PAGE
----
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Accounts receivable: Keep your money and your customers

Lanny V. Daise Published on 01 August 2011
Past Due

Times with dealing with customers have changed since I was a young farmer (50+ years ago). It used to be a handshake was as good as gold.

I still believe that when dealing with ag businesses, most of your customers are good as their word. Farmers and ranchers are just a more honest clientele than some of my other clients’ debtors from other industries.

Ag businesses tend to not have the delinquency issues of other industries I represent. However, I am seeing more and more ag businesses coming to me for advice and the need to work with professional collection agencies and attorneys to help them recover their accounts receivable.

I can’t specifically say why the times are changing; it could be banks do not have the flexibility they used to have when it comes to loaning money on accounts receivable.

A general manager for a large co-op told me recently that his bank would no longer loan him money toward his operating loan on accounts receivable older than 30 days.

Another client of mine told me, “Society as a whole is just not as responsible as they used to be, and people feel they can just get away with not paying their bills.”

Whatever the reason for the increase in the need for utilizing professional collectors to pay the debts owed to businesses, it is on the rise. I’d like to address, in this article, how you can help prevent accounts from becoming delinquent, and if some do, what you can do to increase your chances of getting full recovery.

A delinquent account is defined as one that goes beyond the terms of the agreement. What are your terms? Net on delivery, net-15, or net-30? Have you ever had a customer run 30 to 60 days delinquent?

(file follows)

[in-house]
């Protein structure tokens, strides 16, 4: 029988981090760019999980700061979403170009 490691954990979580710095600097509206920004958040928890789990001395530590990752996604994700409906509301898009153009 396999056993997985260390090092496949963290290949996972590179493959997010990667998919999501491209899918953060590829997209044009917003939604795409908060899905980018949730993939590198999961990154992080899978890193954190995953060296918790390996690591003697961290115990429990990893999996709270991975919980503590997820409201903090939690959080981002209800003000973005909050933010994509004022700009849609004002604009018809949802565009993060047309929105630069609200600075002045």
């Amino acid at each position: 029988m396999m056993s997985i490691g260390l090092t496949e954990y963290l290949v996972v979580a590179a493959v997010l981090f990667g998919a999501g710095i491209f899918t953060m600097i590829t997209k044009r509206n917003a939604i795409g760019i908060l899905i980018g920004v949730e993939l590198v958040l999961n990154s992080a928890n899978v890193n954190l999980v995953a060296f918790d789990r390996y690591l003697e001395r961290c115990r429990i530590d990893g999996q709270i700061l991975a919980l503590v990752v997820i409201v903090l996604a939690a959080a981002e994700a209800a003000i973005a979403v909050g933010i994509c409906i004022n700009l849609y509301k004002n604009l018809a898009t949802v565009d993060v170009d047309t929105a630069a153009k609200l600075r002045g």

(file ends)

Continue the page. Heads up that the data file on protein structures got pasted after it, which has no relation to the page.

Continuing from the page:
If an account goes that long without making arrangements, do you question why? Does it raise any “red flags,” or are you too busy to notice?

Are you sending an invoice or bill of lading with the loads and ensuring the receiver signs them? Do you get a credit application if your customer wants terms?

Do you check their credit application or bank references? Do you have a systematic billing system?

Granting credit/terms is not a right – it’s a privilege. As the credit grantor, you have every right to ask for a credit application.

And you should be verifying that information as soon as possible. Nowadays with the Internet and a few phone calls, it can be done with minimal effort.

Don’t you have to fill out a credit application if you want to open up a new account at your local implement dealer or bank?

Any more if you change doctors or dentists, you have to leave a photocopy of your driver’s license as well as fill out forms promising to adhere to their terms of payment.

Why shouldn’t you do the same? Are you in business to give money away, or allow someone to “steal” from you?

I look at customers who are trying to get out of paying their debts without making attempts or arrangements as just like someone who is trying to steal from you.

The only difference is you probably even delivered your product to them right to their door. Now you are most likely out the cost of the delivery of the goods, too.

These questions just asked; credit applications, systematic billing system, phone contacts, checking references, etc., are not just rhetorical questions, but processes you (as the credit grantor) need to be engaged in to help avoid bad debt write-offs and delinquent accounts.

If you are not, you are opening the door to very poor cash-flow and the possibility of losing a lot of money.

So let’s say you are following these (or some) procedures and you still end up with delinquent accounts. What should you do next? Age is the biggest deteriorating factor in the collectability of an account.